Effect of menopause and exercise training on plasma apolipoprotein M and sphingosine-1-phosphate

Research output: Contribution to journalJournal articleResearchpeer-review

Adelina Yafasova, Camilla Maria Mandrup, Jon Egelund, Michael Permin Nyberg, Bente Stallknecht, Ylva Hellsten, Lars Bo Nielsen, Christina Christoffersen

Objective: The axis of apolipoprotein M (apoM) and sphingosine-1-phosphate (S1P) is of importance to plasma lipid levels, endothelial function, and development of atherosclerosis. Menopause is accompanied by dyslipidemia and an increased risk of atherosclerosis, which can be lowered by exercise training. The aim of this study was to explore if effects of menopause and training are paralleled by changes in the apoM/S1P axis.

Methods: Healthy, late premenopausal (n=38, age 49.2±2) and recent postmenopausal (n=37, age 53.3±3) women from the Copenhagen Women Study participated in a three-month, aerobic high-intensity exercise intervention.

Results: Before training, plasma apoM was higher in postmenopausal (1.08±0.2 µmol/l (mean±SD)) compared to premenopausal (0.82±0.2 µmol/l) women (p<0.0001). Plasma S1P was similar in the two groups (0.44±0.1 and 0.46±0.1 µmol/l, respectively). Hence, the pre-training S1P/apoM ratio was 26% lower in postmenopausal than premenopausal women (p<0.0001). After the training program, plasma apoM increased from 0.82±0.2 to 0.90±0.3 µmol/l in premenopausal women and from 1.08±0.2 to 1.16±0.3 µmol/l in postmenopausal women (p<0.05). Plasma S1P increased from 0.44±0.1 to 0.47±0.1 µmol/l in premenopausal women and from 0.46±0.1 to 0.48±0.1 µmol/l in postmenopausal women (p<0.05).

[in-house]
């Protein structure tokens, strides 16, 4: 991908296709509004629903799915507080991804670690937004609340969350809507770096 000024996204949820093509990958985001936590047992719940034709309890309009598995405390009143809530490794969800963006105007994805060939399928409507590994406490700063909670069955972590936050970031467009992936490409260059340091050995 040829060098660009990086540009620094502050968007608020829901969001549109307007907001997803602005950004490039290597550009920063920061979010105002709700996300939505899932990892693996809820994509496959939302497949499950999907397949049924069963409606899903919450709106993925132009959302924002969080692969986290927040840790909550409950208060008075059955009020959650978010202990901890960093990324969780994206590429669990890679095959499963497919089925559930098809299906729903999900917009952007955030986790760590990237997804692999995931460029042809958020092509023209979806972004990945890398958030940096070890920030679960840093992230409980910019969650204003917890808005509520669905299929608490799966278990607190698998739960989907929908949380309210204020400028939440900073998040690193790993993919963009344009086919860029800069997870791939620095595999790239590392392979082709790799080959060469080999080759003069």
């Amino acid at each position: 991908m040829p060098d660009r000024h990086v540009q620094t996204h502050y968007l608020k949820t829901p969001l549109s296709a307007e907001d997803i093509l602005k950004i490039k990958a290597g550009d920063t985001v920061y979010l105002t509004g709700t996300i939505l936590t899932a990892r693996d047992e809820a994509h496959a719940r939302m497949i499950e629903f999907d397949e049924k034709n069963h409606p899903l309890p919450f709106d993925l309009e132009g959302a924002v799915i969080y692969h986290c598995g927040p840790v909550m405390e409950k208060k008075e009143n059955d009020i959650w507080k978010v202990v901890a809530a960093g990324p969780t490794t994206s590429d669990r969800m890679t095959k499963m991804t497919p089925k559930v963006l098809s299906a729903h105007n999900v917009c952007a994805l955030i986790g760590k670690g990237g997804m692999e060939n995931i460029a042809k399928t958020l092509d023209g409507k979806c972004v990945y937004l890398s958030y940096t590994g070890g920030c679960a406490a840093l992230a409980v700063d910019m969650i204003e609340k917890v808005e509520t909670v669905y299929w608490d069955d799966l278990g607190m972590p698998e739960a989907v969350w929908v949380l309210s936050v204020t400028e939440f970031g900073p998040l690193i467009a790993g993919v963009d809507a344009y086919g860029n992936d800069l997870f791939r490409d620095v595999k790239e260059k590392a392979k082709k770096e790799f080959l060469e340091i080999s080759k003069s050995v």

Conclusions: The results suggest that menopause is accompanied by higher plasma apoM but not S1P concentrations, and that exercise training increases plasma apoM and S1P in healthy middle-aged women irrespective of menopausal status.

Original languageEnglish
JournalJournal of Applied Physiology
Volume126
Issue number1
Pages (from-to)214-220
Number of pages7
ISSN8750-7587
DOIs
Publication statusPublished - 2019

    Research areas

  • The Faculty of Science - Apolipoproteins, Lipoprotein metabolism, Lipids, Sphingolipids, Atherosclerosis, Menopausal transition, Cardiovascular training

ID: 209056148